Nov. 30, 2015 01:12 PM EST
In his keynote at @ThingsExpo, Chris Matthieu, Director of IoT Engineering at Citrix and co-founder and CTO of Octoblu, focused on building an IoT platform and company. He provided a behind-the-scenes look at Octoblu’s platform, business, and pivots along the way (including the Citrix acquisition of Octoblu).
Nov. 30, 2015 01:00 PM EST Reads: 536
In his General Session at 17th Cloud Expo, Bruce Swann, Senior Product Marketing Manager for Adobe Campaign, explored the key ingredients of cross-channel marketing in a digital world. Learn how the Adobe Marketing Cloud can help marketers embrace opportunities for personalized, relevant and real-time customer engagement across offline (direct mail, point of sale, call center) and digital (email, website, SMS, mobile apps, social networks, connected objects).
Nov. 30, 2015 12:45 PM EST Reads: 342
Countless business models have spawned from the IaaS industry – resell Web hosting, blogs, public cloud, and on and on. With the overwhelming amount of tools available to us, it's sometimes easy to overlook that many of them are just new skins of resources we've had for a long time. In his general session at 17th Cloud Expo, Harold Hannon, Sr. Software Architect at SoftLayer, an IBM Company, broke down what we have to work with, discussed the benefits and pitfalls and how we can best use them to design hosted applications.
Nov. 30, 2015 11:45 AM EST
The Internet of Everything is re-shaping technology trends–moving away from “request/response” architecture to an “always-on” Streaming Web where data is in constant motion and secure, reliable communication is an absolute necessity. As more and more THINGS go online, the challenges that developers will need to address will only increase exponentially. In his session at @ThingsExpo, Todd Greene, Founder & CEO of PubNub, exploreed the current state of IoT connectivity and review key trends and technology requirements that will drive the Internet of Things from hype to reality.
Nov. 30, 2015 10:45 AM EST Reads: 462
Two weeks ago (November 3-5), I attended the Cloud Expo Silicon Valley as a speaker, where I presented on the security and privacy due diligence requirements for cloud solutions. Cloud security is a topical issue for every CIO, CISO, and technology buyer. Decision-makers are always looking for insights on how to mitigate the security risks of implementing and using cloud solutions. Based on the presentation topics covered at the conference, as well as the general discussions heard between sessions, I wanted to share some of my observations on emerging trends. As cyber security serves as a fou...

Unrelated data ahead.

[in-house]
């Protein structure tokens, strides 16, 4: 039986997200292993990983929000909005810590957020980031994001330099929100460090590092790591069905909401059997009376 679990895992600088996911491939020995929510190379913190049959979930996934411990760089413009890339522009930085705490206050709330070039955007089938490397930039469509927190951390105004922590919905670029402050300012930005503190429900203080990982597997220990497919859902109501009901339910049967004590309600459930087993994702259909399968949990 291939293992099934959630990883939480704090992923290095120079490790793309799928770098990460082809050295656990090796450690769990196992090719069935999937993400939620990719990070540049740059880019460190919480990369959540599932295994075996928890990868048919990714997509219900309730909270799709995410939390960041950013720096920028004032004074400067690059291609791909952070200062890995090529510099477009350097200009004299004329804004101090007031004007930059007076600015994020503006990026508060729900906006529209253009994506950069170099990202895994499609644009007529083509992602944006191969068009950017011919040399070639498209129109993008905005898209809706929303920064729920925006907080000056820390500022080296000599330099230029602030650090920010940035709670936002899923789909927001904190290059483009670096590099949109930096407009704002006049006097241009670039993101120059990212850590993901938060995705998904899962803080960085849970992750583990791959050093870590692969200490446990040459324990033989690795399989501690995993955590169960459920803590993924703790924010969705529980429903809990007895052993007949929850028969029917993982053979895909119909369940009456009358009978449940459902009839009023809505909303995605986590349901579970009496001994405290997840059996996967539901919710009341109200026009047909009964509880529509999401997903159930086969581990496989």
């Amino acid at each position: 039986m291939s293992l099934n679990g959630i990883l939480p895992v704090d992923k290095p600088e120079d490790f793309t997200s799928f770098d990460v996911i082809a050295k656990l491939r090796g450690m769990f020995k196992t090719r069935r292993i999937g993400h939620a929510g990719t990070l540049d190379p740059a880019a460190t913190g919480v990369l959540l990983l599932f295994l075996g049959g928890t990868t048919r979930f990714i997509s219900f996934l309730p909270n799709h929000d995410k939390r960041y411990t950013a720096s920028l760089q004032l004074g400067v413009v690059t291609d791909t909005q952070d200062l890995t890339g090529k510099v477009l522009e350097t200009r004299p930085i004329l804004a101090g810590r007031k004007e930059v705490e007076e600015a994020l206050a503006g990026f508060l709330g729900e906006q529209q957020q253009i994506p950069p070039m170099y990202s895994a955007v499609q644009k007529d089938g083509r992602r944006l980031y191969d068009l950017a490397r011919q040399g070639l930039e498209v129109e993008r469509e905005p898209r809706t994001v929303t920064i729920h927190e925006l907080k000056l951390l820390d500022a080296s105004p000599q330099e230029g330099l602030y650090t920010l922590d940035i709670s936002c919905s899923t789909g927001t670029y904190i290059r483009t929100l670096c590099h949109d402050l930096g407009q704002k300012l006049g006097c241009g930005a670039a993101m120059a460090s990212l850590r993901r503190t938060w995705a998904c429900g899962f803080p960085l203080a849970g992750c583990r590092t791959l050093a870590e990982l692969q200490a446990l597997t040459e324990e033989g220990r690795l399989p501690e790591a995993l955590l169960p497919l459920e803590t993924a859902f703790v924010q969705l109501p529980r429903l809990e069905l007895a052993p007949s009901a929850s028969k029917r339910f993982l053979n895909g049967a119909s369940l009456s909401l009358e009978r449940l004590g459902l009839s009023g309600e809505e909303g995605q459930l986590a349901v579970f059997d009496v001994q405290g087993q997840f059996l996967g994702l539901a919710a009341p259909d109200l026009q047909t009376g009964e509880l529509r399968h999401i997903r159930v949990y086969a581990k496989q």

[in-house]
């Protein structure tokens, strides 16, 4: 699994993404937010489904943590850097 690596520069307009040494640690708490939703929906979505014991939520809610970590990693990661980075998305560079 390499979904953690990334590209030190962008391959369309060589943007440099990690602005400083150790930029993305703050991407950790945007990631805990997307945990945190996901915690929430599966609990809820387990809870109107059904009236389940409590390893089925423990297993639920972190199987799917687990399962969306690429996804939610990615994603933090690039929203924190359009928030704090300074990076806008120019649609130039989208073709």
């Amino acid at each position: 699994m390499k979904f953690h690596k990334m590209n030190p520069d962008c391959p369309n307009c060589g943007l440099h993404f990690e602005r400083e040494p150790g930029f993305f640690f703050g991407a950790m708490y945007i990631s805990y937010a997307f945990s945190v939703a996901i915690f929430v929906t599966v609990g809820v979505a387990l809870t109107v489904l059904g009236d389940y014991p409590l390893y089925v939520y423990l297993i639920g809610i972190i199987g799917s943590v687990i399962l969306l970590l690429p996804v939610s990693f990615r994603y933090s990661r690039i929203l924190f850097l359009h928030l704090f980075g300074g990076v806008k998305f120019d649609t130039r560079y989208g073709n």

Nov. 30, 2015 10:30 AM EST Reads: 353
With all the incredible momentum behind the Internet of Things (IoT) industry, it is easy to forget that not a single CEO wakes up and wonders if “my IoT is broken.” What they wonder is if they are making the right decisions to do all they can to increase revenue, decrease costs, and improve customer experience – effectively the same challenges they have always had in growing their business. The exciting thing about the IoT industry is now these decisions can be better, faster, and smarter. Now all corporate assets – people, objects, and spaces – can share information about themselves and thei...
Nov. 30, 2015 10:00 AM EST Reads: 290
The cloud. Like a comic book superhero, there seems to be no problem it can’t fix or cost it can’t slash. Yet making the transition is not always easy and production environments are still largely on premise. Taking some practical and sensible steps to reduce risk can also help provide a basis for a successful cloud transition. A plethora of surveys from the likes of IDG and Gartner show that more than 70 percent of enterprises have deployed at least one or more cloud application or workload. Yet a closer inspection at the data reveals less than half of these cloud projects involve production...
Nov. 30, 2015 09:00 AM EST Reads: 506
Discussions of cloud computing have evolved in recent years from a focus on specific types of cloud, to a world of hybrid cloud, and to a world dominated by the APIs that make today's multi-cloud environments and hybrid clouds possible. In this Power Panel at 17th Cloud Expo, moderated by Conference Chair Roger Strukhoff, panelists addressed the importance of customers being able to use the specific technologies they need, through environments and ecosystems that expose their APIs to make true change and transformation possible.
Nov. 30, 2015 08:00 AM EST Reads: 565
Too often with compelling new technologies market participants become overly enamored with that attractiveness of the technology and neglect underlying business drivers. This tendency, what some call the “newest shiny object syndrome” is understandable given that virtually all of us are heavily engaged in technology. But it is also mistaken. Without concrete business cases driving its deployment, IoT, like many other technologies before it, will fade into obscurity.
Nov. 30, 2015 07:00 AM EST Reads: 382
Microservices are a very exciting architectural approach that many organizations are looking to as a way to accelerate innovation. Microservices promise to allow teams to move away from monolithic "ball of mud" systems, but the reality is that, in the vast majority of organizations, different projects and technologies will continue to be developed at different speeds. How to handle the dependencies between these disparate systems with different iteration cycles? Consider the "canoncial problem" in this scenario: microservice A (releases daily) depends on a couple of additions to backend B (re...
Nov. 30, 2015 07:00 AM EST Reads: 468